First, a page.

Now, how will the government pay the principal. Even if the principal is agreed to be paid back end, a sinking fund or reserve is expected to be created by the government from its revenue on a yearly basis into an exclusive reserve account to make up for the repayment at the terminal end of the bond. This will give the investors the satisfaction that they will be paid on the terminal date. If the tenor is 5years, a N20billion annual reserve should be created, if it is 10years, it is N10billion reserve and if the tenor is fixed at 20years, N5billion annual reserve should be created.
How on earth will the government afford to set aside this annual reserve given its current finances? It is my prayer that our state doesn’t go into recievership at the end of it all. It is crystal clear that the evil plan of this GSM led government with a 4year tenor is to create a huge and unnecessary debt burden on subsequent governments of the state after they might have been long gone. Like i mentioned earlier, it is not likely that the federal approving authority gives approval to this bond with this kind of conditions. If they do, it will be most unfortunate.
I’m also amazed at the projects listed on the proposed bonds and i wonder the kind of conversation that take place at the EXCO meetings of this government. What is the business of Oyo state government in expanding a federal airport? I agree that Ibadan airport needs upgrading to international airport standard, but we dont have the power to do this at the state level. It is not our property.
All we need do is to lobby the federal government through our serving minister, able senators and honourables at the federal level via a sponsored bill which i believe had been raised in the past. Once it is approved, the expansion responsibility with associated cost and funding plans become that of the federal government. What is the essence of expansion when the status remains a local airport? And the federal government has also declared of its non-readiness to refund expenditure incurred by states on federal assets any longer. On the Circular road, what has happened to the PPP (Public Private Partnership) arrangement left behind by our late revered leader, former Governor Abiola Ajimobi? A project of that duration and magnitude should never be funded by the state government fund. It should be handled as a commercial self-liquidating project with private sector funding on a BOT (Build-Operate-Transfer) basis. If it is not viable or attractive for private sector involvement, why funding it?
For the Iseyin-Ogbomosho road and Ajia/Ife road/Amuloko road listed, these are reasonably short length road infrastructures that can be gradually funded from the annual state road budget at a reasonable pace without issuing a commercial bond. Does the government have plans to toll these roads? While i agree that these are important roads that must be done, there is no urgency in funding them via a bond issue as they are minor social projects. My take here is that GSM is playing a fast one on our people to arouse their sympathy to support this intended reckless step.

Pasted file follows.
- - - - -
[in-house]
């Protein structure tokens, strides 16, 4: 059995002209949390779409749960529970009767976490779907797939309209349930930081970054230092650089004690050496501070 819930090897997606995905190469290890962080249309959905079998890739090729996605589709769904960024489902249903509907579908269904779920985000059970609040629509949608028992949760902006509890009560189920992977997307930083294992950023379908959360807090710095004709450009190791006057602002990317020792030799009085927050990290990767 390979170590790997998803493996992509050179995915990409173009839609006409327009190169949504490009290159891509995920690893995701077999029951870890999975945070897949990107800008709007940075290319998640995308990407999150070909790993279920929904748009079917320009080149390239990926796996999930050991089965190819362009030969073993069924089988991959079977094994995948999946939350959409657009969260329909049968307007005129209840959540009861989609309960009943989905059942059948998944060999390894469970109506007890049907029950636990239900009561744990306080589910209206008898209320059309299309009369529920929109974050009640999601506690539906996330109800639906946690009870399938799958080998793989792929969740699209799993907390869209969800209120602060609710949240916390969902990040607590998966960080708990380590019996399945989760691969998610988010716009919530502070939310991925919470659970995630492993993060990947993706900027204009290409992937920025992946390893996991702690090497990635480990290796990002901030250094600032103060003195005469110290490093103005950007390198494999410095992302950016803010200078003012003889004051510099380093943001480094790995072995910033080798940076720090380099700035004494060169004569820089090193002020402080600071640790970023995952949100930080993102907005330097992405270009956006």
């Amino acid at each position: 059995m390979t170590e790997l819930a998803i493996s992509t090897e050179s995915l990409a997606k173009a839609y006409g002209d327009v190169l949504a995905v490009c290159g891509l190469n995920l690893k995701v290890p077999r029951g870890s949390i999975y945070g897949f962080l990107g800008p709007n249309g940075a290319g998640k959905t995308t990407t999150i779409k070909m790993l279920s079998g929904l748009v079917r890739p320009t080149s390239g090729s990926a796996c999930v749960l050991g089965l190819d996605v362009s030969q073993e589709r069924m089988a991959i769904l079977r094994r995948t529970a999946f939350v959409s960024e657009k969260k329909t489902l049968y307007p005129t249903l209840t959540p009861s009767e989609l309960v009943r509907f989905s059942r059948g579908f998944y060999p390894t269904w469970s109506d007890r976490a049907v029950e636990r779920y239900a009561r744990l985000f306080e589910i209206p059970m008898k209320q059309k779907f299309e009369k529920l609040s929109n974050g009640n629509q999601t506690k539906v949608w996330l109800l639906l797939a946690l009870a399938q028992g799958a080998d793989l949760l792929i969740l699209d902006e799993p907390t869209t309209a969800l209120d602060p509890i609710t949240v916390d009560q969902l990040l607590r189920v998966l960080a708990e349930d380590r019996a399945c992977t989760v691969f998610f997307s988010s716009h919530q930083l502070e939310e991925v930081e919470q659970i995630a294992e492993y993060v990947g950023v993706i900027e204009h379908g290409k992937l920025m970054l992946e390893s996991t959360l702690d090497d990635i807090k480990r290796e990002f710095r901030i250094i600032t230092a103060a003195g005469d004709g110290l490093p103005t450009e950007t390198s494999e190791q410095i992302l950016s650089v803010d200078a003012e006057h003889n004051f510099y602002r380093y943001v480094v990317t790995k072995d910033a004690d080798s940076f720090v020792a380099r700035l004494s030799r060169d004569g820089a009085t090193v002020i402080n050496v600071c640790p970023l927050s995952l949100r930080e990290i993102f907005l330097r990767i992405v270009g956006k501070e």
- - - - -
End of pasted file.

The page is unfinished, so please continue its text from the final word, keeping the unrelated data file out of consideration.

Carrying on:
He believes the Iseyin and Ogbomosho indigenes as well as residents of Ajia and Amuloko axis will sympahise with his government and supoort the bond issue. This is pure deceit and wickedness. The 65km Ibadan/Iseyin road awarded at N9.9bn is being funded via the state budget. But a surprising fact about the 21km Ajia/Ife road/Amuloko is the award amount of N7.5bn when a 65km Ibadan/Iseyin road was awarded at N6bn by Ajimobi’s government recently upgraded to almost N10bn by GSM. The rulling class has to be careful in this state. Our people are watching.
In conclusion, the GSM government so far has not displayed the kind of integrity of a government that means well for his subject. It is surprising that someone that leveraged on the volume of government indebtedness as a major campaign point during election has suddenly decided to match and surpass the volume of loans taken over 8yrs by his predecessor, in less than one and a half years of his resumption to the office. It is equally condemnable that someone that promised monumental growth in IGR and revenue self sufficiency within 6 months of his government during the campaign has not come up with a single strategy on how to grow IGR to fund critical government operations in over one year of being in office, but will rather pile up debts for the coming generations to battle with after he might have been long gone and relocated.
Thank God, they all don’t have a single commercial stake in this state. This is not only wicked and deceitful, it is equally ungodly as our people deserve better treatment. They are just being taken for granted by this insensitive and clueless set of people. As a citizen of this state, I will rather be abused by a governor than being sent on eternal financial slavery and economic bondage by another seemingly or deceptively introvert governor. This is the benefit of hindsight. I still wonder why this government can not see the huge economic opportunities and potentials to grow the state IGR to enable them fund expenditure. It is sheer laziness, ignorance, financial illiteracy, commercial incompetence and lack of innovation of this cabinet. This is a story for another day.